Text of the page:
For SNP rs981782 in the HCN1 gene, the genotype “G/T” increased clinical stage (UICC) III and IV breast cancer risk by1.83-fold (OR = 1.83; 95% CI, 1.20-2.80; p = 0.063) in the codominant model and “G/T-G/G” genotype in the dominant model (OR = 1.62; 95% CI, 1.08-2.45; p = 0.019) (Supplementary Table S4).

For SNP rs10759243 in the KLF4 gene, the genotype “C/A” increased clinic stage (UICC) III and IV breast cancer risk by1.85-fold (OR = 1.85; 95% CI, 1.14-3.00; p = 0.037) in the codominant model and “C/A-A/A” genotype in the dominant model (OR = 1.79; 95% CI, 1.12-2.85; p = 0.012) (Supplementary Table S10). Additionally, a marginal association (p = 0.05) was found between the variant rs4849887 in the LINC01101-GLI2 gene and an increased risk for clinic stage (UICC) III and IV breast cancer in the recessive model, with an OR of 2.39 (1.04-5.46) for the genotype T/T.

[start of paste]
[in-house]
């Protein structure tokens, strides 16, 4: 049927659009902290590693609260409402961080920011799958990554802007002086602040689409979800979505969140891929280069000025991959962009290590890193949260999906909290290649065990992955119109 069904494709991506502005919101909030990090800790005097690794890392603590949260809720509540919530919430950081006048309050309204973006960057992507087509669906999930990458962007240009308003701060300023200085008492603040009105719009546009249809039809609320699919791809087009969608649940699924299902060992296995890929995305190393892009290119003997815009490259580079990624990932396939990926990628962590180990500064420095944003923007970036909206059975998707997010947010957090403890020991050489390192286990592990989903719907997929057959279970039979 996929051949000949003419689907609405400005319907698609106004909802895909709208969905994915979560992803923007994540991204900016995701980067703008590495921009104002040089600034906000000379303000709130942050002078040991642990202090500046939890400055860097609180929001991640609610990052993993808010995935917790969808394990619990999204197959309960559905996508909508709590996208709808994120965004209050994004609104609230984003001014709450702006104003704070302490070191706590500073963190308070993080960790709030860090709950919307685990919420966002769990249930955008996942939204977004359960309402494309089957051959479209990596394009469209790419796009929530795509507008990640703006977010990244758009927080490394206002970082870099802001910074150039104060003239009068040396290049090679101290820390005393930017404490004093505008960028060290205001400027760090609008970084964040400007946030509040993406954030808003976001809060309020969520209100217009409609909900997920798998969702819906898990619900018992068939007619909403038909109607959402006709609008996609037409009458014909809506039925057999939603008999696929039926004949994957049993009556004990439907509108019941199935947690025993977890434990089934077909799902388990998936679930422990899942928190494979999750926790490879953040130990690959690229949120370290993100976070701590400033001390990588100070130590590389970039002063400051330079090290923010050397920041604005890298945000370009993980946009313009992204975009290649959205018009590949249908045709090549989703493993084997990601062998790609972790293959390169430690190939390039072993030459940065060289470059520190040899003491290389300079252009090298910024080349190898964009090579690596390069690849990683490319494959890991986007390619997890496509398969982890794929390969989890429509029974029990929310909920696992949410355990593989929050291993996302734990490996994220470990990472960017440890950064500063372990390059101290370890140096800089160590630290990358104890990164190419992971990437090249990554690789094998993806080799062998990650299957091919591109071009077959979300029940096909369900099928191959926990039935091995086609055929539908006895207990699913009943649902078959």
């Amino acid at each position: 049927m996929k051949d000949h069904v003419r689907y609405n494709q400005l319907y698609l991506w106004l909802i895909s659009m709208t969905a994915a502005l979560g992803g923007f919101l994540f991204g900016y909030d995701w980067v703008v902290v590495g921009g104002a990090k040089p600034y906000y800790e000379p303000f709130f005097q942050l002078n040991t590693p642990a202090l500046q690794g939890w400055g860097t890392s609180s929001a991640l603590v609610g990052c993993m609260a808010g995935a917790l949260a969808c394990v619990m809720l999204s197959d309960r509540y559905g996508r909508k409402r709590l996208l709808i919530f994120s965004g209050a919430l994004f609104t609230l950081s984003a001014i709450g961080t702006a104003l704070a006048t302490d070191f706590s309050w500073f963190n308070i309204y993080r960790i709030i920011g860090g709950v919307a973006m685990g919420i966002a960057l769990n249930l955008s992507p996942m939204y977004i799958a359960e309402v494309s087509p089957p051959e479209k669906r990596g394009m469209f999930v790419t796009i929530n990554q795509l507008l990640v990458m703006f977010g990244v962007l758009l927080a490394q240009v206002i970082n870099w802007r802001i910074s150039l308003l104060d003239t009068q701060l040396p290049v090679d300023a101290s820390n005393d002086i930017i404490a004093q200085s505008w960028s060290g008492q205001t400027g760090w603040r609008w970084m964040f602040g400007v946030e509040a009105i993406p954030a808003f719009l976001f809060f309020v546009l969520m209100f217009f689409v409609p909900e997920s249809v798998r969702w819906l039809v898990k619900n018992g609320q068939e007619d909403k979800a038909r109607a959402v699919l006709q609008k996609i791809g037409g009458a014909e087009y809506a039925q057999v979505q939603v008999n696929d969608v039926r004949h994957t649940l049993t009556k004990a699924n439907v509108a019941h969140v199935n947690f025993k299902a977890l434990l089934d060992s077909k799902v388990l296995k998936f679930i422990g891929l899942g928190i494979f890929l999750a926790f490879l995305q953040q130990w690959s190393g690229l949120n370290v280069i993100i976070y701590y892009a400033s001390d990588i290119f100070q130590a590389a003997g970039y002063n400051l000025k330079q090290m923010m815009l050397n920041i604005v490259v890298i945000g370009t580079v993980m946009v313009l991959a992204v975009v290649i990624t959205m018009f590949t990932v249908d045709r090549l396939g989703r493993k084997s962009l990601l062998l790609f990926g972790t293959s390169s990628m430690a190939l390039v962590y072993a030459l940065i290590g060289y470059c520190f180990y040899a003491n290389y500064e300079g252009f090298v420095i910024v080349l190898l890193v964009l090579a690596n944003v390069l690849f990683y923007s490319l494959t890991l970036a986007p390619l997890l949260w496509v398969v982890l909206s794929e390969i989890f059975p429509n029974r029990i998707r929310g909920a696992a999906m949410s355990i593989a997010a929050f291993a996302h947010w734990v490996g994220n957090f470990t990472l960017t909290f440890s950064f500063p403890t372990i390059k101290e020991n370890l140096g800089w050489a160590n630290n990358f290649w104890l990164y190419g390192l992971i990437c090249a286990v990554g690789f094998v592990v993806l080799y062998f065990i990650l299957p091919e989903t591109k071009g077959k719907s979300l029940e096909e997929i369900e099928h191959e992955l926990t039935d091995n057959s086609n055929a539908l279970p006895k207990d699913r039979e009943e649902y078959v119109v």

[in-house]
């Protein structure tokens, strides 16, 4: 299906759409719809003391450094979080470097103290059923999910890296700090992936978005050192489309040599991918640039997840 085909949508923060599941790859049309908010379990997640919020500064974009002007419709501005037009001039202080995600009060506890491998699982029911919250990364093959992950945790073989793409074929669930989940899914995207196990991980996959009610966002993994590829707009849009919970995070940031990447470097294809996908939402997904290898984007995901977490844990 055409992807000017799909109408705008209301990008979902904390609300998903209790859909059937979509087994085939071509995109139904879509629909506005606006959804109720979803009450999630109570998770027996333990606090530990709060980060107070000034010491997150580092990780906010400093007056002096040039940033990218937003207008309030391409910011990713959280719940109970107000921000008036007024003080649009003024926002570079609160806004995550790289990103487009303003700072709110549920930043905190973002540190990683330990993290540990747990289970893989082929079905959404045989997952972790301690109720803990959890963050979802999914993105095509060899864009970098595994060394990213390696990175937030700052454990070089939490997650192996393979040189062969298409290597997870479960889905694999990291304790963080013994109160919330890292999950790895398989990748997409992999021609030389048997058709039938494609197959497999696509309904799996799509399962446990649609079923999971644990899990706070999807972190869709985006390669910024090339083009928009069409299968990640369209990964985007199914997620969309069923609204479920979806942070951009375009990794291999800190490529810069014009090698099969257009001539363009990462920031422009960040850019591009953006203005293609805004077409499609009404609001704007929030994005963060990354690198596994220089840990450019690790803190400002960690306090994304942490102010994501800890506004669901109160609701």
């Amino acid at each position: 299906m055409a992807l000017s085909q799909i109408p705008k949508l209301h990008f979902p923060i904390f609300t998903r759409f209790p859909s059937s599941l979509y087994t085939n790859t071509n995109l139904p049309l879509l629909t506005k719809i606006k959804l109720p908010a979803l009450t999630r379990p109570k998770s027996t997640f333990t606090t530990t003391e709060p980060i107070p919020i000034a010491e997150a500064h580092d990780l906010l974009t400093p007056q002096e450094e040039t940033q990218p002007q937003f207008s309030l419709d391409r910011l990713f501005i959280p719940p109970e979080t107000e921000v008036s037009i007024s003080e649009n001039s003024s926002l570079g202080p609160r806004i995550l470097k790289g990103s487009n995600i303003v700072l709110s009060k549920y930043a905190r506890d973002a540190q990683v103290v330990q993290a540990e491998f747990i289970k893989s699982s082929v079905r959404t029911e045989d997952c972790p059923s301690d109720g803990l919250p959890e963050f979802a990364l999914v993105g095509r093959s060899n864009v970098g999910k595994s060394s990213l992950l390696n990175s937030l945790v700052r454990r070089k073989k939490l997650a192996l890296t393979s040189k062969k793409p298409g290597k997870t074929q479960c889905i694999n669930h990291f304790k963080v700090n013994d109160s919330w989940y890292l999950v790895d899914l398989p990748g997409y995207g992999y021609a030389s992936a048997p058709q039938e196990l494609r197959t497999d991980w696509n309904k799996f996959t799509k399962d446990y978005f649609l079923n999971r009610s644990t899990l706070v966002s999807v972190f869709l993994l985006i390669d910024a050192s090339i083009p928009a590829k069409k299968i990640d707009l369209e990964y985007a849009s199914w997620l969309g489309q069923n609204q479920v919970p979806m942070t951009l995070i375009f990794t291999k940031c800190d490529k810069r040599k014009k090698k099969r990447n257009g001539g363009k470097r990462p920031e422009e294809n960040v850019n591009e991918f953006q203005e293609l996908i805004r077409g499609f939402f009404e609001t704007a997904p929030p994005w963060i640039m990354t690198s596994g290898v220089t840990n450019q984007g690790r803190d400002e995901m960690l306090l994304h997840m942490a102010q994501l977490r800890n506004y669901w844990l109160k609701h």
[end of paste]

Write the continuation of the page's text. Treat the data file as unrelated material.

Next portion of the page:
We genotyped 13 tSNPs previously reported to be associated with breast cancer. Our analyses revealedthere have seven SNPswere associated the BC risk. These tSNPs correlated to different degrees with ER/PR status and clinical stage. Our results suggested that these gene polymorphisms may be associated with the risk of BC in Chinese women.

The Kruppel-like factor (KLF) family is a group of transcription factors. And they can control cells of various physiological activities, such as proliferation, apoptosis, inflammation and so on. In particular, the KLF4 gene contributes to maintaining CSCs and promotes migration and invasion, resulting in tumor formation in vivo [10]. KLF4 has been reported to act as both an oncogene and a tumor suppressor in breast cancer [11]. KLF4 specific mechanism we are not yet clear. The SNP rs10759243 in the KLF4 gene was associated with the risk of BC in European and Chinese populations [12]. Our study confirmed that SNP rs10759243 was association with BC in Chinese, in agreement with previous findings. Furthermore, we found that this SNP is also associated with ER+ and PR+ Breast cancer subtypes, consistent with previous results [12].